(Bloomberg) -- Turkey moved to slow lending to businesses in an attempt to stabilize the lira.The banking regulator, known as BDDK, said Monday that its asset ratio formula, which compels banks to extend more loans, will be reduced by 5 percentage points to 95% for commercial lenders, and to 75% for Islamic lenders. The regulator also fine-tuned some rules for calculating the ratio and allowed banks to use average levels of the foreign exchange rate for the previous month.Turkey is unwinding policies designed to shield the economy from the coronavirus pandemic that had unleashed a credit boom. The latest decision follows upheaval in financial markets last week that sent the lira to a record low against the dollar. The sell-off is showing little sign of letting up, with the Turkish currency suffering the second-biggest fall in emerging markets on Monday.The asset ratio was introduced earlier this year to push financial institutions to step up lending, purchase government bonds and engage in swap transactions with the central bank. Commercial lenders asked the regulator to ease the rule at a meeting last week after days of lira weakness.‘Relatively Small’The size of the change is “relatively small” but it will help banks that were slightly below the asset ratio limit, according to Evren Kirikoglu, an independent market strategist in Istanbul. Even if the change isn’t large, the move is striking as it signals a “return to normalcy,” he said.Banks have already started to raise rates on loans and deposits, reduced maturities on mortgage loans and canceled a grace period for second-hand homes. The central bank’s data show loan growth over the past 13 weeks slowed to around 35% after peaking at 50% in May, the fastest since at least 2008.Turkey’s currency was trading 0.5% weaker at 7.3128 per dollar at 3:38 p.m. in Istanbul, after falling to a record 7.4084 earlier on Monday. The benchmark Borsa Istanbul 100 Index fell as much as 2% before erasing losses to trade 0.7% higher.“No cocktail of these banking system tinkering or partial capital control measures is capable of turning the lira trend around,” Commerzbank AG economist Tatha Ghose said in a report. “The underlying weakness arises out of an inconsistent monetary policy framework, featuring no inflation targeting -- and this will continue to build up stress in the background until it ultimately forces fundamental change.”Bank FinesThe regulator slapped fines totaling 200.6 million liras ($27.4 million) on two lenders -- HSBC Holding Plc’s Turkey unit and Islamic lender Albaraka Turk Katilim Bankasi AS -- for breaching the rule in July, when the minimum asset ratio was at 100% for regular lenders and 80% for Islamic banks.A spokesperson for HSBC’s local unit declined to comment when asked if the eased requirements would have any impact on the fine.An Albaraka Turk executive -- who asked not to be named, in line with policy -- said the lender had already adjusted its books to comply with the rule after the fine and will now hold talks with the regulator to see if the adjustment has any impact on the penalty. The new 75% ratio threshold is an achievable level for Islamic lenders, the executive said.(Updates with information on fined banks for missing the ratio in final three paragraphs)For more articles like this, please visit us at bloomberg.comSubscribe now to stay ahead with the most trusted business news source.©2020 Bloomberg L.P.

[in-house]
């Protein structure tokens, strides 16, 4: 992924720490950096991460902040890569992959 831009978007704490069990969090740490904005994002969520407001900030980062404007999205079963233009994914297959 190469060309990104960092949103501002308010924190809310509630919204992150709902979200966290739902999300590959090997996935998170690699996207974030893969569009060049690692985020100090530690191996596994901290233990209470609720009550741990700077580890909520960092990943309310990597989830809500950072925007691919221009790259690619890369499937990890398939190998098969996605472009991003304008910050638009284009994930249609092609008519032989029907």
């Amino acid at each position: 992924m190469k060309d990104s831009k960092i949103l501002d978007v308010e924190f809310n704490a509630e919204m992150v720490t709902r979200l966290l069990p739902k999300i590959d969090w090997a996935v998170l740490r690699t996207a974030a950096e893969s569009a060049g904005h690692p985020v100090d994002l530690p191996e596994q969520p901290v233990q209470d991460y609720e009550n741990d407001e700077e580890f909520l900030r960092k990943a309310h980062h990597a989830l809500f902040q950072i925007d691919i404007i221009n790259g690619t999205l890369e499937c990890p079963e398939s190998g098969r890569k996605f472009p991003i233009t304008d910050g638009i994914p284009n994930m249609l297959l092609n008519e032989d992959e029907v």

(Bloomberg Opinion) -- The Bank of England risks being in a category of one. On Thursday, in its quarterly monetary policy report, it presented a surprisingly chipper assessment of how it expects the U.K. to recover from the pandemic lockdown.Its relative optimism was in jarring contrast to the gloom that’s engulfed Britain’s big lending banks. BOE Governor Andrew Bailey has had a decent crisis up until now, but he’ll dent his credibility if he’s seen as being too much of a cheerleader.Barclays Plc, HSBC Holdings Plc, Lloyds Banking Group Plc and Natwest Group Plc presented an unremittingly pessimistic outlook for the U.K. with their earnings results over the past couple of weeks. Collectively, the big lenders have taken 17.2 billion pounds ($23 billion) of cumulative writedowns this year, mostly in anticipation of future loan losses caused by the Covid lockdowns and the subsequent economic damage.By contrast, the BOE’s recovery scenario looks positively heroic, with an expectation that Gross Domestic Product will grow by a whopping 18% in the third quarter. The central bank also expects overall U.K. loan losses this year to be somewhat less than the 80 billion pounds it anticipated in May.This divergence of economic views between Bailey’s team and Britain’s top bankers is unusual. A central bank typically tries to provide balanced economic forecasts, finding a mid-point between the worst and best possible outcomes. But most of the risk in this one appears to be on the downside, something the governor acknowledged on Thursday.The biggest leap of faith is the BOE’s year-end unemployment forecast of 7.5%. That is nearly double its pre-Covid level, but NatWest expects an increase to 9.2%-9.8%, with a worst-case estimate of 14.4%. High unemployment is a very serious problem for Britain’s banks, who are heavily exposed to consumer and mortgage lending.You can see why Bailey would want to make the banks feel less despondent. The BOE needs them to lend, as that is its main transmission mechanism for getting money into the real economy. The banks have funds available but that doesn’t make them willing lenders when they fear the specter of bad loans, a phenomenon the European Central Bank has long struggled with. The sensible thing would be further enticements to get banks to use the BOE’s super-cheap borrowing pot — the so-called term funding scheme. Lenders can use this tool to get loans from the central bank, which they can in turn lend to small and medium-sized businesses. Bailey could make this more widely available or even make the loans essentially free to the banks.At the moment, the banking sector is hearing mixed messages from different parts of the BOE. The monetary policy committee may well be saying now that loan losses will be less severe than forecast in May, but the central bank is also the regulatory supervisor for the industry and lenders are fearful about getting into trouble by eating into their capital buffers.In fairness to Bailey, it’s natural that the commercial banks will be as conservative as possible in their assumptions, given that they can’t be blamed for the pandemic. But it still feels odd that these two parts of the City are singing such different tunes. The BOE has often acted in lockstep with the U.K. government, via the Treasury, in its response to the crisis. It’s troubling that it’s so out of sync with the bankers.This column does not necessarily reflect the opinion of the editorial board or Bloomberg LP and its owners.Marcus Ashworth is a Bloomberg Opinion columnist covering European markets. He spent three decades in the banking industry, most recently as chief markets strategist at Haitong Securities in London.For more articles like this, please visit us at bloomberg.com/opinionSubscribe now to stay ahead with the most trusted business news source.©2020 Bloomberg L.P.